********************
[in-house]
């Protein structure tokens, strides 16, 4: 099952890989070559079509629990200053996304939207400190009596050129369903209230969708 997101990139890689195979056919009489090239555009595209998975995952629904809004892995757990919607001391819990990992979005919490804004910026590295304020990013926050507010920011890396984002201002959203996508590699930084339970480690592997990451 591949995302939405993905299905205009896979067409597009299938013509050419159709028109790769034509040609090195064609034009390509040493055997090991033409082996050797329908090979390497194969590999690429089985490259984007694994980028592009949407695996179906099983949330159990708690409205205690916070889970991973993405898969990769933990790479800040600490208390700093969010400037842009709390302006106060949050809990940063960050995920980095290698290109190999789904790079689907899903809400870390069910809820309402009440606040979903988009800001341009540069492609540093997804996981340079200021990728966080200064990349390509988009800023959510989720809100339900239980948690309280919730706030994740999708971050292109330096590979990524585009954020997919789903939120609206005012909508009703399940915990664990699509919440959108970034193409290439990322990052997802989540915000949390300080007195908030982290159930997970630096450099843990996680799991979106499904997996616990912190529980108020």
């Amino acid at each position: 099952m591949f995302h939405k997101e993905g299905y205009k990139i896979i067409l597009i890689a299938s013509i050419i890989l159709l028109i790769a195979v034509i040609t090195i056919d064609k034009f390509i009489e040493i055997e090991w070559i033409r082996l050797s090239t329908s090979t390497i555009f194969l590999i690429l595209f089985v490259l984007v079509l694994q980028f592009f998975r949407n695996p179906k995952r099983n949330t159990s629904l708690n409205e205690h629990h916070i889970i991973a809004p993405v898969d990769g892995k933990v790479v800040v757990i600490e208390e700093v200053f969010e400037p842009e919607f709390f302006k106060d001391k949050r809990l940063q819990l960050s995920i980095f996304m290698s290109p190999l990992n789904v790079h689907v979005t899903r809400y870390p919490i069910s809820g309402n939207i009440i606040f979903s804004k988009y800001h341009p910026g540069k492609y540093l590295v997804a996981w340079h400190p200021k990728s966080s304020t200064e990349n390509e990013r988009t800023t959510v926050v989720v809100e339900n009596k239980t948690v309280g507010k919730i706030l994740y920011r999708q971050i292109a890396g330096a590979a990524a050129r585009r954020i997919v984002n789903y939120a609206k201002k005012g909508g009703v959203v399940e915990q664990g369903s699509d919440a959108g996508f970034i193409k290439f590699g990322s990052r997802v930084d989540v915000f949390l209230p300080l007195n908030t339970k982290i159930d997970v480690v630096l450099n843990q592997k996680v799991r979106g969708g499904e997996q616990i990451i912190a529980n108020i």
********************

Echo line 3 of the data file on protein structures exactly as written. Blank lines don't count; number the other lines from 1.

């Amino acid at each position: 099952m591949f995302h939405k997101e993905g299905y205009k990139i896979i067409l597009i890689a299938s013509i050419i890989l159709l028109i790769a195979v034509i040609t090195i056919d064609k034009f390509i009489e040493i055997e090991w070559i033409r082996l050797s090239t329908s090979t390497i555009f194969l590999i690429l595209f089985v490259l984007v079509l694994q980028f592009f998975r949407n695996p179906k995952r099983n949330t159990s629904l708690n409205e205690h629990h916070i889970i991973a809004p993405v898969d990769g892995k933990v790479v800040v757990i600490e208390e700093v200053f969010e400037p842009e919607f709390f302006k106060d001391k949050r809990l940063q819990l960050s995920i980095f996304m290698s290109p190999l990992n789904v790079h689907v979005t899903r809400y870390p919490i069910s809820g309402n939207i009440i606040f979903s804004k988009y800001h341009p910026g540069k492609y540093l590295v997804a996981w340079h400190p200021k990728s966080s304020t200064e990349n390509e990013r988009t800023t959510v926050v989720v809100e339900n009596k239980t948690v309280g507010k919730i706030l994740y920011r999708q971050i292109a890396g330096a590979a990524a050129r585009r954020i997919v984002n789903y939120a609206k201002k005012g909508g009703v959203v399940e915990q664990g369903s699509d919440a959108g996508f970034i193409k290439f590699g990322s990052r997802v930084d989540v915000f949390l209230p300080l007195n908030t339970k982290i159930d997970v480690v630096l450099n843990q592997k996680v799991r979106g969708g499904e997996q616990i990451i912190a529980n108020i």